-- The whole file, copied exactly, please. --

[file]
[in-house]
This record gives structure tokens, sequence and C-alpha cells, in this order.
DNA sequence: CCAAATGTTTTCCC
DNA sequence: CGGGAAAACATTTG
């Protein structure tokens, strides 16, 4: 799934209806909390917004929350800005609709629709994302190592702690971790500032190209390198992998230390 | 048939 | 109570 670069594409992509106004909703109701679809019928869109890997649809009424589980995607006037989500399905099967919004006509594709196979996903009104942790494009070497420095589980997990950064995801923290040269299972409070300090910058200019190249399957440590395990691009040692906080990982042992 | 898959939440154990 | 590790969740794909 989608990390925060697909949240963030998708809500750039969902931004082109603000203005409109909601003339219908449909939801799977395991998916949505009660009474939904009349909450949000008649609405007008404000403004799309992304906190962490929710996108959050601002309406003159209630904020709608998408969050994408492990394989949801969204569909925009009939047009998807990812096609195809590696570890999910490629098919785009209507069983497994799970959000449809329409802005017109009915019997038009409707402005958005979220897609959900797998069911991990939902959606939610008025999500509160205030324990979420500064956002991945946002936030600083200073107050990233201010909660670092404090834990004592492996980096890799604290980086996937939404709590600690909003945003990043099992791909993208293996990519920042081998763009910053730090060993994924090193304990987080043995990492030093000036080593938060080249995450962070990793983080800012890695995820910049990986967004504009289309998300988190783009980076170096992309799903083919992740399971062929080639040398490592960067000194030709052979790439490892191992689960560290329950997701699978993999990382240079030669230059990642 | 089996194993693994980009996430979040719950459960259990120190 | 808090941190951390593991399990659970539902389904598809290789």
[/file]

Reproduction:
[in-house]
This record gives structure tokens, sequence and C-alpha cells, in this order.
DNA sequence: CCAAATGTTTTCCC
DNA sequence: CGGGAAAACATTTG
């Protein structure tokens, strides 16, 4: 799934209806909390917004929350800005609709629709994302190592702690971790500032190209390198992998230390 | 048939 | 109570 670069594409992509106004909703109701679809019928869109890997649809009424589980995607006037989500399905099967919004006509594709196979996903009104942790494009070497420095589980997990950064995801923290040269299972409070300090910058200019190249399957440590395990691009040692906080990982042992 | 898959939440154990 | 590790969740794909 989608990390925060697909949240963030998708809500750039969902931004082109603000203005409109909601003339219908449909939801799977395991998916949505009660009474939904009349909450949000008649609405007008404000403004799309992304906190962490929710996108959050601002309406003159209630904020709608998408969050994408492990394989949801969204569909925009009939047009998807990812096609195809590696570890999910490629098919785009209507069983497994799970959000449809329409802005017109009915019997038009409707402005958005979220897609959900797998069911991990939902959606939610008025999500509160205030324990979420500064956002991945946002936030600083200073107050990233201010909660670092404090834990004592492996980096890799604290980086996937939404709590600690909003945003990043099992791909993208293996990519920042081998763009910053730090060993994924090193304990987080043995990492030093000036080593938060080249995450962070990793983080800012890695995820910049990986967004504009289309998300988190783009980076170096992309799903083919992740399971062929080639040398490592960067000194030709052979790439490892191992689960560290329950997701699978993999990382240079030669230059990642 | 089996194993693994980009996430979040719950459960259990120190 | 808090941190951390593991399990659970539902389904598809290789």